• Memory 121 may also store data used in performance of one or more aspects described herein, including a first database 129 and a second database 131. In some embodiments, the first database may include the second database (e.g., as a separate table, report, etc.). That is, the information can be stored in a single database, or separated into different logical, virtual, or physical databases, depending on system design. Devices 105, 107, 109 may have similar or different architecture as described with respect to device 103. Those of skill in the art will appreciate that the functionality of data processing device 103 (or device 105, 107, 109) as described herein may be spread across multiple data processing devices, for example, to distribute processing load across multiple computers, to segregate transactions based on geographic location, user access level, quality of service (QoS), etc.
  • One or more aspects may be embodied in computer-usable or readable data and/or computer-executable instructions, such as in one or more program modules, executed by one or more computers or other devices as described herein. Generally, program modules include routines, programs, objects, components, data structures, etc. that perform particular tasks or implement particular abstract data types when executed by a processor in a computer or other device. The modules may be written in a source code programming language that is subsequently compiled for execution, or may be written in a scripting language such as (but not limited to) HTML or XML. The computer executable instructions may be stored on a computer readable medium such as a nonvolatile storage device. Any suitable computer readable storage media may be utilized, including hard disks, CD-ROMs, optical storage devices, magnetic storage devices, and/or any combination thereof. In addition, various transmission (non-storage) media representing data or events as described herein may be transferred between a source and a destination in the form of electromagnetic waves traveling through signal-conducting media such as metal wires, optical fibers, and/or wireless transmission media (e.g., air and/or space). Various aspects described herein may be embodied as a method, a data processing system, or a computer program product. Therefore, various functionalities may be embodied in whole or in part in software, firmware and/or hardware or hardware equivalents such as integrated circuits, field programmable gate arrays (FPGA), and the like. Particular data structures may be used to more effectively implement one or more aspects described herein, and such data structures are contemplated within the scope of computer executable instructions and computer-usable data described herein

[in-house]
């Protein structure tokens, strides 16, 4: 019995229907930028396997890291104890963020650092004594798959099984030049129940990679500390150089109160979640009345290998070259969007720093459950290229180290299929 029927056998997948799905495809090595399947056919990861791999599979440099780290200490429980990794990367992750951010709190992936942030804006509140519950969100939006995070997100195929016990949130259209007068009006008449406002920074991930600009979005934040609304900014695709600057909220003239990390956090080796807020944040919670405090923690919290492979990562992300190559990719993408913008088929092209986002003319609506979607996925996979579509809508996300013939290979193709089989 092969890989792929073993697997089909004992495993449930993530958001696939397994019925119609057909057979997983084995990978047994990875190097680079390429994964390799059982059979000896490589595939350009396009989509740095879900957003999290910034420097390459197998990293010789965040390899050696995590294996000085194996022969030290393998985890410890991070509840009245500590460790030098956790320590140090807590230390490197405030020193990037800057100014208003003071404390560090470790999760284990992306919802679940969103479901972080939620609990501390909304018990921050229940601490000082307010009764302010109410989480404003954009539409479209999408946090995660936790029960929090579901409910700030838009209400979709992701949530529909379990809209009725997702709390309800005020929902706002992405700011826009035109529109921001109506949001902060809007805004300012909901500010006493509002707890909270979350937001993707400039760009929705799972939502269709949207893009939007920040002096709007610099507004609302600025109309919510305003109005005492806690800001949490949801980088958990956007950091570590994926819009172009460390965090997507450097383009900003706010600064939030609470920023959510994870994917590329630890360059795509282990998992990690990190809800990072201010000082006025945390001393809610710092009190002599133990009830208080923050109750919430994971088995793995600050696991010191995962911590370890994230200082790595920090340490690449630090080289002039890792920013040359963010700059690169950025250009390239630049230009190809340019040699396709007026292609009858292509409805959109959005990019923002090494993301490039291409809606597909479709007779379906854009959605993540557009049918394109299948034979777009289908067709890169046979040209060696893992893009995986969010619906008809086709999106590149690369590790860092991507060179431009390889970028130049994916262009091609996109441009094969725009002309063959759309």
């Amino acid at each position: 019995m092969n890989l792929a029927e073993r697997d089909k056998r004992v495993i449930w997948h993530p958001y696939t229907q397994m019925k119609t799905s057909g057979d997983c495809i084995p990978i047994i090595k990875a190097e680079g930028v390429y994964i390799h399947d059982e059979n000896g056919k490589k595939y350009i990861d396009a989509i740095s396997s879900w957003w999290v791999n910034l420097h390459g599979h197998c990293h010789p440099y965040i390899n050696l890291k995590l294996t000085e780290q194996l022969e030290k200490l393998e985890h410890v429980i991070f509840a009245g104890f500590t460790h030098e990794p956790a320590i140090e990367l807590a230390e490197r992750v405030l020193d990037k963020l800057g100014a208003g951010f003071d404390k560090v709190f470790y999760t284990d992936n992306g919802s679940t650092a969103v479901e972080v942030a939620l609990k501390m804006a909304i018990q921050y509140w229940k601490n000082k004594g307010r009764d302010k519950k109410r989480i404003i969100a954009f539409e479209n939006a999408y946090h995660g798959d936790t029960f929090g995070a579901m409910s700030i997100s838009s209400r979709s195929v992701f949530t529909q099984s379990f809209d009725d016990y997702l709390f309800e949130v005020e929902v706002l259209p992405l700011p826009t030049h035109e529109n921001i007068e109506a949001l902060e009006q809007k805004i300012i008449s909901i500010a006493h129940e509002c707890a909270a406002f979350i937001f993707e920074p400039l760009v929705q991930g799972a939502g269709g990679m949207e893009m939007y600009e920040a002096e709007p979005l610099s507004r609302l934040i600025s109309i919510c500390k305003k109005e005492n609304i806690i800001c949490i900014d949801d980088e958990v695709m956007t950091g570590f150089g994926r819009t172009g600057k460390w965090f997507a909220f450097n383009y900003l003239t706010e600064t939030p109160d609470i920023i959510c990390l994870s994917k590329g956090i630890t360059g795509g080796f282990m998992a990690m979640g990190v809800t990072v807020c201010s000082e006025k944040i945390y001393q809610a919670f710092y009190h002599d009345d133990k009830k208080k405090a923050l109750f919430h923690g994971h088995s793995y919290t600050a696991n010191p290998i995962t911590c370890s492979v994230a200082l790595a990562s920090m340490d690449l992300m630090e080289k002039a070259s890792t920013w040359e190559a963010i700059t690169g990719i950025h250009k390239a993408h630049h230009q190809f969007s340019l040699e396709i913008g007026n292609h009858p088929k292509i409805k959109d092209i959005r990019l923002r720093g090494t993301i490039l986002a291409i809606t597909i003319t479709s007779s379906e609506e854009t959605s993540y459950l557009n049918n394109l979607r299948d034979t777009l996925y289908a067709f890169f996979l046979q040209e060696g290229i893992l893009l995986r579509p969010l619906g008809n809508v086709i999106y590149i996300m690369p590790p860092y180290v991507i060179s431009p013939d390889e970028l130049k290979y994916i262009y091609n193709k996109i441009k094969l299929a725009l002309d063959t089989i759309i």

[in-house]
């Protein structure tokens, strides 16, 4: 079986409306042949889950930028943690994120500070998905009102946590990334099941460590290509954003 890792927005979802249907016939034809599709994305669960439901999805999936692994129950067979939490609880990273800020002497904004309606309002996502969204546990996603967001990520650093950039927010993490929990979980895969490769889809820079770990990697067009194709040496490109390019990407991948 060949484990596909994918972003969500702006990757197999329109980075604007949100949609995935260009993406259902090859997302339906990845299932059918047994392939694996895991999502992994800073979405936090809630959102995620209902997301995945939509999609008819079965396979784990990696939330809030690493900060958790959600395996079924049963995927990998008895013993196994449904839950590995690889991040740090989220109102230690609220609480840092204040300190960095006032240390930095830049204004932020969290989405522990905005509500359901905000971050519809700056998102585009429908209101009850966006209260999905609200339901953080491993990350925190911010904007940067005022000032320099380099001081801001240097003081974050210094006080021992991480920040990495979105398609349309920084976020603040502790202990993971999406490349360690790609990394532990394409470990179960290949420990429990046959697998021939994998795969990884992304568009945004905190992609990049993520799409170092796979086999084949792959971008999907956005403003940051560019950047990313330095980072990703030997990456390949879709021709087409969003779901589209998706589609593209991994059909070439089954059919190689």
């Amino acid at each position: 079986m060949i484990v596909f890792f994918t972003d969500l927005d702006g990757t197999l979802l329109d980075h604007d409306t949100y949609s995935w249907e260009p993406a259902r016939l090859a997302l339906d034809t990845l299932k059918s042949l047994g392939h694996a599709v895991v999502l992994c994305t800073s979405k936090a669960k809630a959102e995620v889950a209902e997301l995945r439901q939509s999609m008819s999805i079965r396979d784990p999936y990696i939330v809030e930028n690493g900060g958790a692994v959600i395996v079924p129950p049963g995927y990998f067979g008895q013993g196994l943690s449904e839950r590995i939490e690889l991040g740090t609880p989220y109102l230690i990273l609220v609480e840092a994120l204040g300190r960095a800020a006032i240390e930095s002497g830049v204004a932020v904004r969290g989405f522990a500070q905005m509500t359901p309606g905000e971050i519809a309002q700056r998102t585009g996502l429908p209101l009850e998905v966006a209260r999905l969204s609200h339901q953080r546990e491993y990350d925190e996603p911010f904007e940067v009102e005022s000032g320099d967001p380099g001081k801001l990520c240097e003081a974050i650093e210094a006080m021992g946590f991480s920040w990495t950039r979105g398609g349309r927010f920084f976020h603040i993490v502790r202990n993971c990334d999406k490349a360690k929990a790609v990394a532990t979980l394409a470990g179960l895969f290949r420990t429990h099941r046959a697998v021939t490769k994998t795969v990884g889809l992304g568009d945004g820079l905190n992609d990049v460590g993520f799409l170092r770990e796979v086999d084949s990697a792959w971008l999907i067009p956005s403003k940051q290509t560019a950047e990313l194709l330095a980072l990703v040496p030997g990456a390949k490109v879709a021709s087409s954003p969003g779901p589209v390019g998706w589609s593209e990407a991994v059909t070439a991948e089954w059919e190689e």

• With further reference to FIG. 2, one or more aspects described herein may be implemented in a remote-access environment. FIG. 2 depicts an example system architecture including a generic computing device 201 in an illustrative computing environment 200 that may be used according to one or more illustrative aspects described herein. For example, generic computing device 201 may be used as a server 206 a in a single-server or multi-server desktop virtualization system (e.g., a remote access or cloud system) configured to provide virtual machines for client access devices. The generic computing device 201 may have a processor 203 for controlling overall operation of the server and its associated components, including random access memory (RAM) 205, read-only memory (ROM) 207, input/output (I/O) module 209, and memory 215.